Aggressors: US Air Force, Navy and Marine Corps Adversary Aircraft

Published on
Review Author(s)
Book Author(s)
Andy Evans, with Gary Hatcher
Other Publication Information
Softcover, A4 size, color printed on 108 glossy pages, all with a mix of color photos (many full page or edge-to-edge) and text, diagrams, data tables
Product / Stock #
Provided by: SAM Publications
The front cover

Thank you very much to the wonderful folks at SAM Publications for providing this new title for review. Thanks are also due to the IPMS Reviewer Corps for allowing me the opportunity to research and learn more about these colorful adversary jets. Many of these unusual aircraft thrilled me with close passes while I was working in the Nevada mountains years ago. This volume is the first in a new SAM Model Data File publication series described as “scaled down in size and price.” I found this book outstanding in quality and value, so that description is quite modest.

In typical SAM style, you will find an excellent balance of detail, data, and superb photographs in a large package that allows for a true appreciation of the subject material. Furthermore, example builds of an F-5N and a Scooter are included with a catalog of model materials for building. A foreword features a brief overview of dissimilar air combat training, and has a welcome glossary of abbreviations. What an SFTI does at NSAWC will be apparent! The next 8 chapters explore several aircraft in US inventory with excellent photography, often from walk-around and flying perspectives. Data tables with aircraft specifications are common, as are very nice details of unit insignia and patches. Chapter 7 has photographs of USN and USMC F-16 aircraft. The USN F-16 background photo in the foreword is one of the most weathered USN aircraft I’ve ever seen.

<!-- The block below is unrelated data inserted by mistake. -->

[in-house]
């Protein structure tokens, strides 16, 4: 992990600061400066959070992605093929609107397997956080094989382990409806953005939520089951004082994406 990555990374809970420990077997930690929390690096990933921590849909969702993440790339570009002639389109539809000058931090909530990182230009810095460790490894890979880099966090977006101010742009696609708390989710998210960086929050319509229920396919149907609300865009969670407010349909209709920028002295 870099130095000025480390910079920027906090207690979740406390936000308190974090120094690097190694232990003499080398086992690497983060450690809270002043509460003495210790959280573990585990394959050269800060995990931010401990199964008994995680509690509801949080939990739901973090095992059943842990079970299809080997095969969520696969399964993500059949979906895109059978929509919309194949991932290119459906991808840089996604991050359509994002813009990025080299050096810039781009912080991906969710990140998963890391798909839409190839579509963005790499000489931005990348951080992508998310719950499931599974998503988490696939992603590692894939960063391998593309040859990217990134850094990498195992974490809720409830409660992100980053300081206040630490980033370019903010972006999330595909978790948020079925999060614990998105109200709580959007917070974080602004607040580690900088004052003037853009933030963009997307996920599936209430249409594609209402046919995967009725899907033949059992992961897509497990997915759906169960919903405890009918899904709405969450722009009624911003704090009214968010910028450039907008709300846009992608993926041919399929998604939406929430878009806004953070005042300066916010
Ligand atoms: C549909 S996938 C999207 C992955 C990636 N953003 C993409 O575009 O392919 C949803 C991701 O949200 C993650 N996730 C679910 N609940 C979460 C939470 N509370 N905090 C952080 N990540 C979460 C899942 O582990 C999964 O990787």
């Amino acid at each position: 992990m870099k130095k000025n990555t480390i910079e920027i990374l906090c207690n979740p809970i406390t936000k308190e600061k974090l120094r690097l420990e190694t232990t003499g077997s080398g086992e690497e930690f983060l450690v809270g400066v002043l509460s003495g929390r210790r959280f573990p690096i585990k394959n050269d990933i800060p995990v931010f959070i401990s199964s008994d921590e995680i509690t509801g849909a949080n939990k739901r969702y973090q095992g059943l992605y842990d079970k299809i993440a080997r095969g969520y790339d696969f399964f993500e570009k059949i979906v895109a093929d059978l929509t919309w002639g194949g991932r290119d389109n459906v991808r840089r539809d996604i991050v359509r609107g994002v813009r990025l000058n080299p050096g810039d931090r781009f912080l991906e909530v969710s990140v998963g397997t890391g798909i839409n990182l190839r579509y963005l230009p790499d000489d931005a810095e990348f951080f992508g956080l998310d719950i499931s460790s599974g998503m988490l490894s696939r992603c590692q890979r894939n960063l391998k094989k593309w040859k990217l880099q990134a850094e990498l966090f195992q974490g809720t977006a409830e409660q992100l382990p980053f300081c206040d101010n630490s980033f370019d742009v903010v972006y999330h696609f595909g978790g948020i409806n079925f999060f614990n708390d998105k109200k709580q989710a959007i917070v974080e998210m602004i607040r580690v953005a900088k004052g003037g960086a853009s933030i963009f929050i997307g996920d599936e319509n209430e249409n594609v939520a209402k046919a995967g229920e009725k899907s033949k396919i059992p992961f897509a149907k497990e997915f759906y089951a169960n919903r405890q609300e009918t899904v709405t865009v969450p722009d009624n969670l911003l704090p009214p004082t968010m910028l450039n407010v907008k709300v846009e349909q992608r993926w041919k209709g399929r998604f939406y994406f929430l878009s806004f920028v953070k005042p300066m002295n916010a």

The last chapter and the subsequent appendices have a wealth of color illustrations and documentation of additional aircraft. Two other squadrons with more general missions are described, VFA-125 and VFA-205. Several unusual “aggressor” aircraft photographs are included, in particular one of a USAF T-38 flying wing-on with a pair of F-22s. The volume wraps up with a pair of kit build descriptions, with details and techniques well illustrated. The last pages have a kitography of aggressor aircraft kits, accessories, stencils and decals. Many of the kits and parts were initially released in limited runs and are no longer available, but the part numbers are included. I found many of the manufacturer-discontinued items still available.

I highly recommend Aggressors if you are planning to model any of these unusual aircraft! The photography and color renderings are excellent and the book is a superb resource, falling almost into the “coffee table” category. Visit the link provided above to sample the photography. But whether or not you use this book as a build reference, the color schemes are fascinating. I very much enjoyed the read, but now I am scheming to decide just how I am going to do that masking and painting!

Thank you again to SAM Publications for providing this book for review. To the folks in the IPMS Reviewer Corps, thank you again for giving me the review opportunity, and especially thanks for all the filtering, edits and other tech wrestling you do to make the Reviewer Corps excel.


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